Tag Archives: seven stories press

Review: Snowden

Snowden coverAs many as 1.4 million citizens with security clearance saw some or all of the same documents that would later be leaked by Edward Snowden. Why did he, and no one else, decide to step forward and take on the risks associated with becoming a whistleblower and then a fugitive?

For many of us, there’s so many unanswered questions about Edward Snowden. In Snowden, writer and cartoonist Ted Rall delves into Snowden’s early life and work experience, his personality, and the larger issues of privacy, new surveillance technologies, and government intrusion.

I consider myself very liberal and progressive, and even now I’m torn as to my thoughts about what Edward Snowden did, and how he did it. Rall does a decent job of giving us a timeline as well as laying out Snowden’s life growing up, and how it shaped him to be the man he is today. There’s lots of questions, there can only be without it being an autobiography. But, you get a good sense of things.

My issue with the story, as well as the Snowden saga as a whole, is the fact that the American public haven’t had the finger pointed at us enough for our allowing legislation to be passed and our privacy eroded. Whistelblower Mark Klein spoke out in 2007, well before Snowden had the positions he was in. I know, I was part of the Dodd internet Presidential team that worked with Klein to raise awareness of the information he brought forth. We knew we were being sold an empty bag of goods, yet we allowed it anyways. That to me is missing from a lot of the discussion. Rall touches upon it, but ignores some of what was done, such as the advocacy that delayed the passing of FISA.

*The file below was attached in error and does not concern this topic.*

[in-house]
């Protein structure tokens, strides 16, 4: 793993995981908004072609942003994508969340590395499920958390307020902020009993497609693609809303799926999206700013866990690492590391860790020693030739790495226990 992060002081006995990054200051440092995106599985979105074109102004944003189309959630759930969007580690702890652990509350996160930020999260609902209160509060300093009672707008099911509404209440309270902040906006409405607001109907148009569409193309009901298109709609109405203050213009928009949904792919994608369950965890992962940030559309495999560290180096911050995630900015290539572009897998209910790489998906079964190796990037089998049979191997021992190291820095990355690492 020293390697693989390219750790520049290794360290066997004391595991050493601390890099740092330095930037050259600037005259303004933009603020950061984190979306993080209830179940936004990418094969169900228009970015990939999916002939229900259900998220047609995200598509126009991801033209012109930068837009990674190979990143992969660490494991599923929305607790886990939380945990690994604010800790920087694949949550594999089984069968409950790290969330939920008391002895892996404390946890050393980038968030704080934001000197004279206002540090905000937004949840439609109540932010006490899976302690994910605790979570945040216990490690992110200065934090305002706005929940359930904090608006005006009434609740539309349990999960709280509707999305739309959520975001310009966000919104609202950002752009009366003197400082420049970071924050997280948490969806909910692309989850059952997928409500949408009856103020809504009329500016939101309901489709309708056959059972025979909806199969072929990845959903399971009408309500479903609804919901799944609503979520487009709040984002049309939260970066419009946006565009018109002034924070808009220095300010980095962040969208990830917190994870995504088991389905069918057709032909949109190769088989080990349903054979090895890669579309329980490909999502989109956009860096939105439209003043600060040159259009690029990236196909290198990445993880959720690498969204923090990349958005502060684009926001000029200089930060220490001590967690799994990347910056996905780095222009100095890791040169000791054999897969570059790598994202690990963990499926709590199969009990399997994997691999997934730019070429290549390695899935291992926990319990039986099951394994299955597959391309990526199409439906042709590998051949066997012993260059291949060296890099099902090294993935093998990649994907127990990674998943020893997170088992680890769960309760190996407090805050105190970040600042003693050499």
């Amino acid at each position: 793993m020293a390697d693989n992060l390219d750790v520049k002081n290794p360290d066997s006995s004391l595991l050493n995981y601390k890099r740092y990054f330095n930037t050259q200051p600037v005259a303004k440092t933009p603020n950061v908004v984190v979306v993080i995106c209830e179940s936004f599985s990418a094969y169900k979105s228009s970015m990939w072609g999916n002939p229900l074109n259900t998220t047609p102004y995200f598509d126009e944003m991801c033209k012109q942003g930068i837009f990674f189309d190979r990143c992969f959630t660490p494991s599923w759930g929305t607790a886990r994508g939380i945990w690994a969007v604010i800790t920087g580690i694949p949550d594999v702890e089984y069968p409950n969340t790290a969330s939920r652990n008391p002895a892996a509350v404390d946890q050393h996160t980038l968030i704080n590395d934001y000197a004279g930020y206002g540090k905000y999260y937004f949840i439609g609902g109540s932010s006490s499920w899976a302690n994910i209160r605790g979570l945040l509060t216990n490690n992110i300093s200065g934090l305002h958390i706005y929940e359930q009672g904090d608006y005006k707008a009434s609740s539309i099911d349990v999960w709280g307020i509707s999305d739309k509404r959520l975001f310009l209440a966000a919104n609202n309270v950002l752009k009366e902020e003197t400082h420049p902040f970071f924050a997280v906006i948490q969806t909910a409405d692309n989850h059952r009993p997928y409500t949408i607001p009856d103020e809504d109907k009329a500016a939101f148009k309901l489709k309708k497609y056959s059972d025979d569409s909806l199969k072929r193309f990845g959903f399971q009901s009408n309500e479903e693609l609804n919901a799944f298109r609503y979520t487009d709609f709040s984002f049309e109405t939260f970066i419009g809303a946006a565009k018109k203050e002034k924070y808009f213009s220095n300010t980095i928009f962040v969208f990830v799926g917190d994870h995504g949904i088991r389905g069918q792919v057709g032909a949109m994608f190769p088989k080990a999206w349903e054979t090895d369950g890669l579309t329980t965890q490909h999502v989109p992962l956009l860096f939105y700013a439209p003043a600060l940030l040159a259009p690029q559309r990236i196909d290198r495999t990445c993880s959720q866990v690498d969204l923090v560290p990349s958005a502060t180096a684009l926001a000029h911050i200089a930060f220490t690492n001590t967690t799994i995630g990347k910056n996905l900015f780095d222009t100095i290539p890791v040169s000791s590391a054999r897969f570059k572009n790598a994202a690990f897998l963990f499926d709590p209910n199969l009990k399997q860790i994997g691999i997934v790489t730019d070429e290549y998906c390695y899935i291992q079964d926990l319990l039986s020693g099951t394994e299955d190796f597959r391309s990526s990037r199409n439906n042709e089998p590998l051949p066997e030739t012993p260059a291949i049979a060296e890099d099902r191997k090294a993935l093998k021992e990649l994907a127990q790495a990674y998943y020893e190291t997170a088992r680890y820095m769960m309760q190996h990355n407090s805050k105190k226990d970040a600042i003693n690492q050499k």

Rall does a good job of giving us the facts. For those that want to learn more about what happened, and why, this is a good way to start, especially due to its ease of reading. By the time you’re done, you have just the facts, and from there you can hopefully come to your own conclusions or continuing your own investigation.

Story: Ted Rall Art: Ted Rall
Story: 8 Art: 8 Overall: 8 Recommendation: Read

Seven Stories Press provided Graphic Policy with a FREE copy for review

Graphic Policy’s Top Comic Picks this Week!

Cyborg #2 CoverWednesdays are new comic book day! Each week hundreds of comics are released, and that can be pretty daunting to go over and choose what to buy. That’s where we come in!

We’re bringing back something we haven’t done for a while, what the team thinks. Our contributors are choosing up to five books each week and why they’re choosing the books.

Find out what folks think below, and what comics you should be looking out for this Wednesday.


Top Pick: Cyborg #2 (DC Comics) – The first issue of the series was a fantastic start, and I’ve been eagerly awaiting the second. Writer David Walker seems to have addresses a lot of past issues with the character in the first issue, while also setting him on an interesting course too. This is a comic I keep checking the release schedule to see if it’s out, that’s how much I want to read it.